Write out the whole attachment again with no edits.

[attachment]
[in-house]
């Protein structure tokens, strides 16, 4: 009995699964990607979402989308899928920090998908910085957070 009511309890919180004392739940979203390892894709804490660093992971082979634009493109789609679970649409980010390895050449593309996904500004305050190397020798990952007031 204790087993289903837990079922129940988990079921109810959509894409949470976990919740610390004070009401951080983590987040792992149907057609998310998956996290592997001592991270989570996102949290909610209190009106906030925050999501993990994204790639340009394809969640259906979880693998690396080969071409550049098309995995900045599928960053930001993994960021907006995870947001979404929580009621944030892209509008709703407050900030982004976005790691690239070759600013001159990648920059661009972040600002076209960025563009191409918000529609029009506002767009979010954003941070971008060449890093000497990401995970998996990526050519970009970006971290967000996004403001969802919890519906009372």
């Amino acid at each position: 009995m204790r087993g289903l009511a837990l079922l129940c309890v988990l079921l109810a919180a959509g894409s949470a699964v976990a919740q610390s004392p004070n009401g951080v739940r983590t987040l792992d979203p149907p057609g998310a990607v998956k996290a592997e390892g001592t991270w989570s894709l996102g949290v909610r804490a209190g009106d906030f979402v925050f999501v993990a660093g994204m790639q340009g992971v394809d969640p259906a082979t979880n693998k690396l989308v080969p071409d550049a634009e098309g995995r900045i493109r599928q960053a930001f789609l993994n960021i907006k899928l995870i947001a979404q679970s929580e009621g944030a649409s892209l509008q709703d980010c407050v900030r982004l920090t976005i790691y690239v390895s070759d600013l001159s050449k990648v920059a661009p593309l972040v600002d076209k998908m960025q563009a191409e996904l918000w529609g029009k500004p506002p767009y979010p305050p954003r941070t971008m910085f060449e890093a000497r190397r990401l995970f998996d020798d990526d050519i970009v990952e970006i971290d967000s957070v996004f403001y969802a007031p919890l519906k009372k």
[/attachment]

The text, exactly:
[in-house]
């Protein structure tokens, strides 16, 4: 009995699964990607979402989308899928920090998908910085957070 009511309890919180004392739940979203390892894709804490660093992971082979634009493109789609679970649409980010390895050449593309996904500004305050190397020798990952007031 204790087993289903837990079922129940988990079921109810959509894409949470976990919740610390004070009401951080983590987040792992149907057609998310998956996290592997001592991270989570996102949290909610209190009106906030925050999501993990994204790639340009394809969640259906979880693998690396080969071409550049098309995995900045599928960053930001993994960021907006995870947001979404929580009621944030892209509008709703407050900030982004976005790691690239070759600013001159990648920059661009972040600002076209960025563009191409918000529609029009506002767009979010954003941070971008060449890093000497990401995970998996990526050519970009970006971290967000996004403001969802919890519906009372």
């Amino acid at each position: 009995m204790r087993g289903l009511a837990l079922l129940c309890v988990l079921l109810a919180a959509g894409s949470a699964v976990a919740q610390s004392p004070n009401g951080v739940r983590t987040l792992d979203p149907p057609g998310a990607v998956k996290a592997e390892g001592t991270w989570s894709l996102g949290v909610r804490a209190g009106d906030f979402v925050f999501v993990a660093g994204m790639q340009g992971v394809d969640p259906a082979t979880n693998k690396l989308v080969p071409d550049a634009e098309g995995r900045i493109r599928q960053a930001f789609l993994n960021i907006k899928l995870i947001a979404q679970s929580e009621g944030a649409s892209l509008q709703d980010c407050v900030r982004l920090t976005i790691y690239v390895s070759d600013l001159s050449k990648v920059a661009p593309l972040v600002d076209k998908m960025q563009a191409e996904l918000w529609g029009k500004p506002p767009y979010p305050p954003r941070t971008m910085f060449e890093a000497r190397r990401l995970f998996d020798d990526d050519i970009v990952e970006i971290d967000s957070v996004f403001y969802a007031p919890l519906k009372k």